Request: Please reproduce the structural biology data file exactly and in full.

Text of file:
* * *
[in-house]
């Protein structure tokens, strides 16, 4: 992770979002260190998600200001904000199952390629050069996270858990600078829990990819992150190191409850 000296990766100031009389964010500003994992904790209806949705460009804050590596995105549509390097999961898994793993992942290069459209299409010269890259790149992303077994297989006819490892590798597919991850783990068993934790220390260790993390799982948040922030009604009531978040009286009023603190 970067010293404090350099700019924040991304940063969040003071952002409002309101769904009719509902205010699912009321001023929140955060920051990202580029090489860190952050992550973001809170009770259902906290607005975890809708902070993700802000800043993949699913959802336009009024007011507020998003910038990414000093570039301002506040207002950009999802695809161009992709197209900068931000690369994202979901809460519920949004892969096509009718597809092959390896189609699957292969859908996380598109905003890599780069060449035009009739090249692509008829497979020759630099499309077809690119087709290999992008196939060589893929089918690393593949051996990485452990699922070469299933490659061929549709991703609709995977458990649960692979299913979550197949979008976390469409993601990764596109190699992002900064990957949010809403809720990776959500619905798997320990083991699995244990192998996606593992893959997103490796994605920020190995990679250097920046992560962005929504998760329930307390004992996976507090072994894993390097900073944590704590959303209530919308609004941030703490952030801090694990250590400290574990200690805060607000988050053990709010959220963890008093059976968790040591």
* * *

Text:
[in-house]
């Protein structure tokens, strides 16, 4: 992770979002260190998600200001904000199952390629050069996270858990600078829990990819992150190191409850 000296990766100031009389964010500003994992904790209806949705460009804050590596995105549509390097999961898994793993992942290069459209299409010269890259790149992303077994297989006819490892590798597919991850783990068993934790220390260790993390799982948040922030009604009531978040009286009023603190 970067010293404090350099700019924040991304940063969040003071952002409002309101769904009719509902205010699912009321001023929140955060920051990202580029090489860190952050992550973001809170009770259902906290607005975890809708902070993700802000800043993949699913959802336009009024007011507020998003910038990414000093570039301002506040207002950009999802695809161009992709197209900068931000690369994202979901809460519920949004892969096509009718597809092959390896189609699957292969859908996380598109905003890599780069060449035009009739090249692509008829497979020759630099499309077809690119087709290999992008196939060589893929089918690393593949051996990485452990699922070469299933490659061929549709991703609709995977458990649960692979299913979550197949979008976390469409993601990764596109190699992002900064990957949010809403809720990776959500619905798997320990083991699995244990192998996606593992893959997103490796994605920020190995990679250097920046992560962005929504998760329930307390004992996976507090072994894993390097900073944590704590959303209530919308609004941030703490952030801090694990250590400290574990200690805060607000988050053990709010959220963890008093059976968790040591």